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Paclitaxel-induced acute fibrinous and organizing pneumonitis in early breast cancer: A case report.

BACKGROUND: Paclitaxel is a chemotherapeutic drug widely used in breast cancer treatment. While common side effects are possible, paclitaxel-induced pneumonitis is rare, with an estimated incidence of 1%-5% and a high mortality rate.

CASE PRESENTATION: A 57-year-old Thai woman diagnosed with stage II right breast cancer. She received adjuvant chemotherapy comprising doxorubicin and cyclophosphamide, followed by weekly paclitaxel. After the ninth paclitaxel cycle, she developed acute respiratory failure. Transbronchial biopsies revealed acute fibrinous and organizing pneumonitis. The patient was placed in prone position. Following the administration of dexamethasone, her symptoms improved. However, while reducing the dexamethasone dosage, she developed new-onset dyspnea as well as Takotsubo cardiomyopathy. Intravenous methylprednisolone 500 mg/day was administered for 3 days followed by transition to intravenous dexamethasone and slow tapering to prednisolone. Prednisolone was gradually tapered and eventually discontinued after 3 months.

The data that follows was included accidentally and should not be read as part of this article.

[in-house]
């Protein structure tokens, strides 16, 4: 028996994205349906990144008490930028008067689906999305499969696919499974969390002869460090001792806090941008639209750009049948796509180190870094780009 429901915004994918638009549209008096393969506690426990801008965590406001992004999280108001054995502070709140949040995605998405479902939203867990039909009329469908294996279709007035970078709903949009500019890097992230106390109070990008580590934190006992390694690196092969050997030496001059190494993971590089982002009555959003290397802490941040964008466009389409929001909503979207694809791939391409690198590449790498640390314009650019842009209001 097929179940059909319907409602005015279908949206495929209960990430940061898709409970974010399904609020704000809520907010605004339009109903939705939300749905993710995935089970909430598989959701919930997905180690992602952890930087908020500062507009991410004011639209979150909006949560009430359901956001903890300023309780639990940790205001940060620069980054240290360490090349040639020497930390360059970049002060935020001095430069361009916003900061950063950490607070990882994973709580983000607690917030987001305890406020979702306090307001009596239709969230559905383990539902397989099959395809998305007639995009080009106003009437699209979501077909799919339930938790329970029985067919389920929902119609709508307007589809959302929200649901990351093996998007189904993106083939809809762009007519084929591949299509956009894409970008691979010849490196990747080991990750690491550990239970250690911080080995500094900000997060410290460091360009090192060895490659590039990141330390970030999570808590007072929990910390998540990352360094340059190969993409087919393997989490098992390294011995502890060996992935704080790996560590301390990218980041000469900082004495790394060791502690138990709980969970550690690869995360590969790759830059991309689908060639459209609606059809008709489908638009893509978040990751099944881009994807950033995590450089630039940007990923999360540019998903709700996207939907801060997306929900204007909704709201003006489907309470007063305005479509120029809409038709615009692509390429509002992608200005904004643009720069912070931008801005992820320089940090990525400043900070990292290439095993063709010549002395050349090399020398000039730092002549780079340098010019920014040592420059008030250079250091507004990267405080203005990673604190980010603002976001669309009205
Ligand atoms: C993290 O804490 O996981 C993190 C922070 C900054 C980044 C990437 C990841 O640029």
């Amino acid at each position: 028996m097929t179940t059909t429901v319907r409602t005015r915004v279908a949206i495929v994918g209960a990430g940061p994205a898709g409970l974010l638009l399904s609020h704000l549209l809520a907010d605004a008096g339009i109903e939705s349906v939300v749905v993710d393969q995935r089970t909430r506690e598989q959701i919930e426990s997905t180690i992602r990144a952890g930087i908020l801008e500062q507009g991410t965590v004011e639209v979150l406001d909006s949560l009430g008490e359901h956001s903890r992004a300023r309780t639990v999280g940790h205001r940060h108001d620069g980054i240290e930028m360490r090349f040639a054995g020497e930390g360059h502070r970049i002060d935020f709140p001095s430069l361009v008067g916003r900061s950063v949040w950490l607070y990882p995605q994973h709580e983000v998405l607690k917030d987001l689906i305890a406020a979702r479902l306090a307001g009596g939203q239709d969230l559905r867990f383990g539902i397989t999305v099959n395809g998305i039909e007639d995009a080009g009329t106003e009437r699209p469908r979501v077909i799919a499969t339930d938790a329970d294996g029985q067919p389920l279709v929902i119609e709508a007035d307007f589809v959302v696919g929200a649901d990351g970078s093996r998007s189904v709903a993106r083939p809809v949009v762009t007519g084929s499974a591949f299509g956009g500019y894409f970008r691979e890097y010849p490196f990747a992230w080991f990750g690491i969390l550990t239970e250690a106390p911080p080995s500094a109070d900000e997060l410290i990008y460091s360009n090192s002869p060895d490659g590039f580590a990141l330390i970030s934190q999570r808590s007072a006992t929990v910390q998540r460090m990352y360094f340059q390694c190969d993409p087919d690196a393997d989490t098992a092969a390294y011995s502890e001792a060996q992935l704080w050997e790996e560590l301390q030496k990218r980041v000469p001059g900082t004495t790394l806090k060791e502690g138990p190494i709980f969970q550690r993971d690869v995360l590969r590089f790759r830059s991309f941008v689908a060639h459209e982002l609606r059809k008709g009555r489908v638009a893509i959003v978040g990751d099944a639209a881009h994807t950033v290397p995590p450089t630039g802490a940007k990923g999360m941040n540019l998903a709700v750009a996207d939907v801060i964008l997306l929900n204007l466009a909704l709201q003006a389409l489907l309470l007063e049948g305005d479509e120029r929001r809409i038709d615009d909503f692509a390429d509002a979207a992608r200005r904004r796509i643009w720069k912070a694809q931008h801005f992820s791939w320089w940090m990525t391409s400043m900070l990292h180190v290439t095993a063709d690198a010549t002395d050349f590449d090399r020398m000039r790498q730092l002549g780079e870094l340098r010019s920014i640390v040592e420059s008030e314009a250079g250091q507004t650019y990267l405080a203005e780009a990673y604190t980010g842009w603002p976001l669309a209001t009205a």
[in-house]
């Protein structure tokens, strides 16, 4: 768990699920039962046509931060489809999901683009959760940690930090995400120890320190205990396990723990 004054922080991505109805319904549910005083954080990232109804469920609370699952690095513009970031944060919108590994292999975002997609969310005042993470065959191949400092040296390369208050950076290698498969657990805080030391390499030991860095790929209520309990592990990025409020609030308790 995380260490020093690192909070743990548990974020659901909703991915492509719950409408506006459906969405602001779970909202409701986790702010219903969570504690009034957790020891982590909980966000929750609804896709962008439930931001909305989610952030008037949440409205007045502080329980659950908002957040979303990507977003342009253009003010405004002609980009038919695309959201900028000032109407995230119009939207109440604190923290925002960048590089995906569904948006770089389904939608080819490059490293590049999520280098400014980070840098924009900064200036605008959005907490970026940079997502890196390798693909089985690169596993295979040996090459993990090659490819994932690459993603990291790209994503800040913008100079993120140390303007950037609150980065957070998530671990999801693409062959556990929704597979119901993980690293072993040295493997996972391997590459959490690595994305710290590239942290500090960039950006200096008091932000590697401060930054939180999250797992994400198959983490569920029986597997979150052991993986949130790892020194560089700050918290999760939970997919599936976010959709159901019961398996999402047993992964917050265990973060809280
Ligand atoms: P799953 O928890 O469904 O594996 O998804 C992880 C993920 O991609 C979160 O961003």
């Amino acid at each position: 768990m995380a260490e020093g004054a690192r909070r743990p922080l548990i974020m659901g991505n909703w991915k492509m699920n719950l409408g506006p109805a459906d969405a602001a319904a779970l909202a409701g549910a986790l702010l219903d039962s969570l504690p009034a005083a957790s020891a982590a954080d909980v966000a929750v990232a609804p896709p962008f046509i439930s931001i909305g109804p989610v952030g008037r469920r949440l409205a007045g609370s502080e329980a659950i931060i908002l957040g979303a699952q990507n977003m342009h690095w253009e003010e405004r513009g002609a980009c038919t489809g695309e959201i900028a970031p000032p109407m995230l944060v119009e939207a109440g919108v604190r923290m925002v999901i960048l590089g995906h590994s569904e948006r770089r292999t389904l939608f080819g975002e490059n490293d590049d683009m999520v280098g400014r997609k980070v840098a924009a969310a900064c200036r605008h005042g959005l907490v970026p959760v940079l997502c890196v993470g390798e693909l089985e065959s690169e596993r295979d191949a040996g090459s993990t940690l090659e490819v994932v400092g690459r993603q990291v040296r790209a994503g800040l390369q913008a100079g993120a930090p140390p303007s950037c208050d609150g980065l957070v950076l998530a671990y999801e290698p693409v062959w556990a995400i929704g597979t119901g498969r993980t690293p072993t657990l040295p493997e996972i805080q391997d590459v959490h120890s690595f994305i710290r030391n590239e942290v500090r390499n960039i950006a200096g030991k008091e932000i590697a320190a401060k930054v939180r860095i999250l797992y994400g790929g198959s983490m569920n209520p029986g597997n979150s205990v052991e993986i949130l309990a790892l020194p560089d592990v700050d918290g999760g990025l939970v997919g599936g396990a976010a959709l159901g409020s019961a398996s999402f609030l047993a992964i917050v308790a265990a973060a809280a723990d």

CONCLUSIONS: Paclitaxel-induced pneumonitis is a rare complication. The diagnosis should be considered in any patient who develops respiratory symptoms while receiving paclitaxel. Acute fibrinous and organizing pneumonitis is a rare type of interstitial pneumonitis with high recurrence and mortality rates. High-dose steroids are needed to treat this type of pneumonitis.

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